Lebanese national Omar Harfouch, banned from his own country for appearing with Israelis at a European parliamentary event, offers hope during dark times.At the end of March, the International Movement for Peace and Coexistence organized a conference in the European Parliament that considered the threats to European safety and security posed by the rise of radicalization and extremism in Europe – often imported, from the Middle East in particular. It was co-hosted by four members of the European Parliament from the three main political groups, with a range of expert speakers from different countries.
Harfouch, a Lebanese national resident in France for the past 30 years, came along to the conference as the founder of the Third Lebanese Republic, a new political movement seeking a non-confessional, non-sectarian secular state based on the values of liberal democracy, justice and equality. Harfouch briefly explained his track record of campaigning for human rights, including having organized a symposium on women’s rights in the European parliament itself. He then asked to speak.
We were impressed by what he told us, so we agreed.
He spoke for three minutes. He said that MEPs needed to consider who the terrorists are that pose a threat to the security of Europeans; where they come from; and most importantly who finances them.
Following the war in Syria, 1.5 million Syrians have made their way into Lebanon as refugees. In response, the EU has transferred one billion euros to help mitigate the huge cost of meeting their needs.
Harfouch explained that much of this money has been squirreled away into the pockets of corrupt politicians and other officials who have bought yachts, planes, luxury houses and other trappings of fraud.
But the key point he wanted to make was that this money – EU taxpayers’ money – is being used to fund terrorism.
Iran and the Muslim Brotherhood appropriate some of this money to pay lone wolves who have left Syria and Lebanon as migrants to the EU. They pose a clear and present threat.
He said that the EU must be more careful about to whom it gives its money and must monitor where it is going. This message is timely since the EU continues to provide financial aid to Lebanon and corruption continues. It is, however, not only financial misfeasance that plagues the country.
Little did we know that among the 100-plus attendees were two young people filming his speech and texting throughout the event. Their video found its way the same day to the Lebanese daily Al-Akhbar which is commonly acknowledged to be close to Hezbollah, Iran’s deadly proxy in the country. The newspaper has since led a sustained campaign against Harfouch, accusing him of consorting and colluding with an enemy state.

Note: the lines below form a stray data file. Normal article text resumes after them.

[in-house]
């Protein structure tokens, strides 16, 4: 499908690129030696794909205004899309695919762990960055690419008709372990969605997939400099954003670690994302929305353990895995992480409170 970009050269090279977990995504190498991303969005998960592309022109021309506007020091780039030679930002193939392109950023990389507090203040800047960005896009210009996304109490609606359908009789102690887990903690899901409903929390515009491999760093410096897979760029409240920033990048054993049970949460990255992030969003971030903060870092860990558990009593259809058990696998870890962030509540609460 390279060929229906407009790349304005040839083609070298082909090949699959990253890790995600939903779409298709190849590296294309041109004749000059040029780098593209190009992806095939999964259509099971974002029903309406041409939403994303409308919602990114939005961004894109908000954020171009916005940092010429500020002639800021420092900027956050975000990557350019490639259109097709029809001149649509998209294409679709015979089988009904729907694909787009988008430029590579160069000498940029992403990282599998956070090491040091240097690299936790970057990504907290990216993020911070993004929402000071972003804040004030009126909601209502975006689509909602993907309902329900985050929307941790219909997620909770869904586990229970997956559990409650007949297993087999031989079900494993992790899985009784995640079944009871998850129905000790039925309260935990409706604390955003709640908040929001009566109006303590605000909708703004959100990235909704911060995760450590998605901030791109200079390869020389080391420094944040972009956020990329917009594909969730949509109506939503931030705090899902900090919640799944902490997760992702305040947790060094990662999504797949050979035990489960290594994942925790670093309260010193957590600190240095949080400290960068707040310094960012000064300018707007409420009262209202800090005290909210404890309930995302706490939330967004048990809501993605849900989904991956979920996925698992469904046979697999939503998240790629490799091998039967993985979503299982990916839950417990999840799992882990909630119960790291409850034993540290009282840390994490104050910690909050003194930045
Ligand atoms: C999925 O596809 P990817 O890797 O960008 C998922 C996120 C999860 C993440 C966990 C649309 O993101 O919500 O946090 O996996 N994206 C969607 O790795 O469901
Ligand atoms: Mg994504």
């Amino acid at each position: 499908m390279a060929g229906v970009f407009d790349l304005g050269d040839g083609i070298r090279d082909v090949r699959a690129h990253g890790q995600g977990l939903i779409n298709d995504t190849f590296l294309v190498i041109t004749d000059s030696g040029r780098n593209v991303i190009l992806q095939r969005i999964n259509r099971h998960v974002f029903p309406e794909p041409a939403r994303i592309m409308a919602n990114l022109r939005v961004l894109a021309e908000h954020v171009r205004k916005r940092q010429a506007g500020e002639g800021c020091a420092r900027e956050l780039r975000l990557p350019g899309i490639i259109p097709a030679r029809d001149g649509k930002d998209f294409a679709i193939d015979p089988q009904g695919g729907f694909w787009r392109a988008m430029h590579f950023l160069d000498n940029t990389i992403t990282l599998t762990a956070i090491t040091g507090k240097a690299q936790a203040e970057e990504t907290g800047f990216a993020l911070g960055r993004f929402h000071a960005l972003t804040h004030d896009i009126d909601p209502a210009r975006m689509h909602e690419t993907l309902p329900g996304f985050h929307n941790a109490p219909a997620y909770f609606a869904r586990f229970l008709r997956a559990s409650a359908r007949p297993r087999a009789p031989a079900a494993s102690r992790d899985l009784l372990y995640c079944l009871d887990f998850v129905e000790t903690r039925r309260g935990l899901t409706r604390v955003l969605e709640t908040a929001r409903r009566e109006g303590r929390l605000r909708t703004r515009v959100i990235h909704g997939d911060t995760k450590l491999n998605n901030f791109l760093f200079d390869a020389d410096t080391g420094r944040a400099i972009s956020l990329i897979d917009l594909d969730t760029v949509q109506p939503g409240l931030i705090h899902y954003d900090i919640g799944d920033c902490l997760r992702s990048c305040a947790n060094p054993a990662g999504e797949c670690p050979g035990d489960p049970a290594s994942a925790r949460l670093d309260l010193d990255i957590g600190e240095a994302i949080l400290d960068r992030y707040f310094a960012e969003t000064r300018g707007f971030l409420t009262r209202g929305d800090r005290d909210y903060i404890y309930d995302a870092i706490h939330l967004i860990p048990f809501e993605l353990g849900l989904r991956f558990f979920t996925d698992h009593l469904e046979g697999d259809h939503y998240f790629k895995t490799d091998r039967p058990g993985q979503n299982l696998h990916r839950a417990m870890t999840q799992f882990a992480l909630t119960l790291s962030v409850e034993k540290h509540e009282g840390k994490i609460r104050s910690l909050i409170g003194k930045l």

The fallacious basis of these claims is that the conference was addressed by representatives of Israeli NGOs: the International Legal Forum and NGO Monitor. Omar Harfouch had no contact with them before, during, or since, but that has not stopped a military court from opening proceedings against him for treason since Israel is considered an enemy state and Israelis – all Israelis – enemy agents.
Harfouch is committed to opposing corruption and promoting human rights in a secular, non-sectarian state. He claims to have been actively involved in securing ongoing legal proceedings for money laundering in Monaco against acting Prime Minister Najib Mikati, a billionaire telecoms mogul (in Syria and Lebanon) and Lebanon’s richest person. Perhaps not unsurprisingly, Mikati duly signed an arrest warrant for Harfouch, who will be imprisoned if he ever returns to Lebanon.
Lebanon in a social and economic meltdown
Lebanon is in a social and economic meltdown and desperately needs stability if it is not to implode even further. Instability poses a continuing real and present threat to Israel. It is encouraging therefore that Harfouch has gone on record stating that his party seeks peace with Israel through normalization. On Lebanese TV he said that Lebanon needs to recognize Israel and not view it as an enemy state, while adding realistically that this would be difficult.
The Middle East needs credible agents of change if there is to be any chance of enduring peace and coexistence. Few could have predicted the ground-breaking achievement of the Abraham Accords, save those who have been working behind the scenes for years. Few, similarly, foresee official recognition of Israel by Lebanon and fewer still, future travel between the two countries. But this and more is what Harfouch wants to see, and for that, he should be applauded.
He is back in the European Parliament at the end of June speaking at a symposium on the role of the EU in advancing human rights in Lebanon. Let’s hope that for the good of all, the EU follows Harfouch’s advice and takes stronger measures to ensure public money does not end up – yet again – funding terrorism.
The writer is the CEO of IMPAC, a Brussels-based international NGO, accredited at the European Parliament, promoting human rights and democratic values. @IMPACoexistence